For a number of years now Driehoek has been supporting the work of the Cape Leopard Trust and acted as a base for monitoring the leopards. Amongst other conservation efforts, Driehoek has committed to protecting the leopards and has “employed” an Anatolian shepherd dog to guard its farm animals in a leopard friendly manner. To learn more about this project, go to

In collaboration with the Cape Leopard Trust and the Animal Demography Unit at the University of Cape Town, Megan Murgatroyd has just launched a project which will assess the stability of the Black eagle populations in the Cederberg Mountains and the adjacent Sandveld. The unique project will use GPS technology, motion sensing cameras and extensive surveys to look at their diet, habitat use and hunting habitats in the contrasting areas to reveal the effects of land use and to help direct conservation efforts. You can assist by 1) report any sightings or nest locations (date & time, location, behaviour, your name & contact), 2) act as a volunteer or 3) by sponsoring an eagle. For more information contact Megan at [email protected]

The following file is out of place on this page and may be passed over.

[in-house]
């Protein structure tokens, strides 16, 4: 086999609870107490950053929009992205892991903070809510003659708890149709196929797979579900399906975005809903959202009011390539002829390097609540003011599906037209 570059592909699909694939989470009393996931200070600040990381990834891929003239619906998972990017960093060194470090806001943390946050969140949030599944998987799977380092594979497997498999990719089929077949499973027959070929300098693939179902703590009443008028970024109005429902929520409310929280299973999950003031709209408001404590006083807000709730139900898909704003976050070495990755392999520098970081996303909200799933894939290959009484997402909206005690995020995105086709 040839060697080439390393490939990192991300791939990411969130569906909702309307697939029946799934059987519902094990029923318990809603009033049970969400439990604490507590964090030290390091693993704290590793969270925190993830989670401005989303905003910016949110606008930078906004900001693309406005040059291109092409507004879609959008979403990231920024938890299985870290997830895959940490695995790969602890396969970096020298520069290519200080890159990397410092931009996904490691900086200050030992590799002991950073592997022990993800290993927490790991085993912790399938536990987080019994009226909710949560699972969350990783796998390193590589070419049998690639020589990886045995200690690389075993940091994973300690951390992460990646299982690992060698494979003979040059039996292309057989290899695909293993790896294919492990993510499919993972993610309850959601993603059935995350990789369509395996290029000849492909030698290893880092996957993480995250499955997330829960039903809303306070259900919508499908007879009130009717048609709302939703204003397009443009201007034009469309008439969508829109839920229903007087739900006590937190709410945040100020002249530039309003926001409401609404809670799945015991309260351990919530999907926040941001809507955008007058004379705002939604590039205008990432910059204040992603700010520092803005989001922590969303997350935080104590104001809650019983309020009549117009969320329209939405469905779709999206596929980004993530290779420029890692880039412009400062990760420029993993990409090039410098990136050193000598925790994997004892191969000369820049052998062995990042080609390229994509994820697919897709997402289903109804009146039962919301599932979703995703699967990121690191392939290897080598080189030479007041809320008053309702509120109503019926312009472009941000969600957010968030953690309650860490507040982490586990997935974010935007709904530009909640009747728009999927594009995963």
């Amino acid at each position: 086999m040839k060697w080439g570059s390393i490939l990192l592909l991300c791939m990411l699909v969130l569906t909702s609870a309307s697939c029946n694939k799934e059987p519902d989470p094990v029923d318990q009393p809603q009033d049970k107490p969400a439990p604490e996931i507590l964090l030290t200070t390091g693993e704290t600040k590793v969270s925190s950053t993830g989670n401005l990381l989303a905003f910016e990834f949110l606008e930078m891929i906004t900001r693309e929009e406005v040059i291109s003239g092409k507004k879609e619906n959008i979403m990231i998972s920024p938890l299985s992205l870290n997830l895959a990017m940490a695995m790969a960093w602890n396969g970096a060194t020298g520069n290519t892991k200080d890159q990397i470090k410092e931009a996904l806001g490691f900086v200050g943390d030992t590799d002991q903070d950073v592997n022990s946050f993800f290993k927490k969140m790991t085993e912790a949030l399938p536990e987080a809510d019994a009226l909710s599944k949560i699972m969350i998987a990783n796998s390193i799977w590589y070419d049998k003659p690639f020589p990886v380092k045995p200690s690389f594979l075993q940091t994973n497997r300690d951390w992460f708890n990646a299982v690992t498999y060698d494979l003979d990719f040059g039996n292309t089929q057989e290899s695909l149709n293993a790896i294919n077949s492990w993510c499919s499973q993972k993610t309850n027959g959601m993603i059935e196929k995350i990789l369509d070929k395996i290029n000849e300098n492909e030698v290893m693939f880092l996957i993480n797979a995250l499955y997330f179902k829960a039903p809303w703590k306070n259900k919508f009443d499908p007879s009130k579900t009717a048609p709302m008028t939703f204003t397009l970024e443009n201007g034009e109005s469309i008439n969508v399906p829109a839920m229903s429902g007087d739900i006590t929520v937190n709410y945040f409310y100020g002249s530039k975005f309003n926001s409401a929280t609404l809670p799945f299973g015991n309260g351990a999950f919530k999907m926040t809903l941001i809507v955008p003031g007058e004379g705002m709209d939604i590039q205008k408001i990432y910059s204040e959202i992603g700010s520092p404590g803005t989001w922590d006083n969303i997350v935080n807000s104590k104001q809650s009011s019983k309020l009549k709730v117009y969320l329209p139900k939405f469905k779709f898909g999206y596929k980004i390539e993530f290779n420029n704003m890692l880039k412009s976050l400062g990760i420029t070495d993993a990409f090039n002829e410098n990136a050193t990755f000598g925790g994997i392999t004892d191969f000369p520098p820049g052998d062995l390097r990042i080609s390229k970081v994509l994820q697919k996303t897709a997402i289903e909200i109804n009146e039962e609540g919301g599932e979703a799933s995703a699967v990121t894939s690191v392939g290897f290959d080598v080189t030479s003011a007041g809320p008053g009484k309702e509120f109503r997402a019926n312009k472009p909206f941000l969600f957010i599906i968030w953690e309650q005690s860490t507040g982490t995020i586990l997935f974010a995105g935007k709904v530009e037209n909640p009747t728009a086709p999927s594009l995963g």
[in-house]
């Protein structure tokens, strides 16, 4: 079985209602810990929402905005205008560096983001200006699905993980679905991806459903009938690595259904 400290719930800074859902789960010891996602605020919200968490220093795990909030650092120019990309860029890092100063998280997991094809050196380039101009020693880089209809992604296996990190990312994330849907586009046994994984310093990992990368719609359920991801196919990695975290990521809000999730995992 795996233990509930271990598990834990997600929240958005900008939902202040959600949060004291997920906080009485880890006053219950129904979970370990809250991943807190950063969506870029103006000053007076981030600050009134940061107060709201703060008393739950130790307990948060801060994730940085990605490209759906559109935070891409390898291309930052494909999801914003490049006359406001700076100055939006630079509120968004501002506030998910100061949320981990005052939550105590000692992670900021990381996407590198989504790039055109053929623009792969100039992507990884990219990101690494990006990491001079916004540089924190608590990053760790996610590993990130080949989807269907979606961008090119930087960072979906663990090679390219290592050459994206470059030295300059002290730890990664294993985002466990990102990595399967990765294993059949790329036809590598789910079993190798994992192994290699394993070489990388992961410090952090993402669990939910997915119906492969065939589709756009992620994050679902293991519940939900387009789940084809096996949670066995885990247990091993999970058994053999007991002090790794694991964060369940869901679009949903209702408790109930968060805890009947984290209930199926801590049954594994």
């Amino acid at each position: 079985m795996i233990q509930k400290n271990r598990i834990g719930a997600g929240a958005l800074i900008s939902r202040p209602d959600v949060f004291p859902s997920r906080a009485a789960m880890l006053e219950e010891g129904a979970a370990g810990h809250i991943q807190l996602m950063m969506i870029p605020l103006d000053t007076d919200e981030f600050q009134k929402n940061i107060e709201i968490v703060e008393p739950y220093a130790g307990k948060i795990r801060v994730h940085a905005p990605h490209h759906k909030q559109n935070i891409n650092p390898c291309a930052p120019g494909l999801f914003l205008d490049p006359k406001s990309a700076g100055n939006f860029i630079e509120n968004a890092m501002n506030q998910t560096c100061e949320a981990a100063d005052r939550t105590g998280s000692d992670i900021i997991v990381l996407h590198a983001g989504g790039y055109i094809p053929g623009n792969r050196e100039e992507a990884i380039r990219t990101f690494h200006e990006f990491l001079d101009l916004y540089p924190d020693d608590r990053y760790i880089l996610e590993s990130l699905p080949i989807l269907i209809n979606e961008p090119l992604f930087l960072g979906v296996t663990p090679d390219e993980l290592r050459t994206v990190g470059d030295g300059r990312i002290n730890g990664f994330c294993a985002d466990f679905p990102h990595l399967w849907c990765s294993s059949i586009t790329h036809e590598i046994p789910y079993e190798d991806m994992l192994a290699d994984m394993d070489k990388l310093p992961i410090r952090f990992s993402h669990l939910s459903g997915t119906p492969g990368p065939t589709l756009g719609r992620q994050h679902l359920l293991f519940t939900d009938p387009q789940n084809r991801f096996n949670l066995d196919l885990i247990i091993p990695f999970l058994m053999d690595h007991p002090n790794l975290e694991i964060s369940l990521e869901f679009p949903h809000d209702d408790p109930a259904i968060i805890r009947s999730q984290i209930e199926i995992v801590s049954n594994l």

Indigenous fish

The old “mud” dam between the Groothuis and Kothuis has been cleaned. The idea is to populate it with indigenous fish and to add a fishing experience to the activities of visitors to Driehoek.

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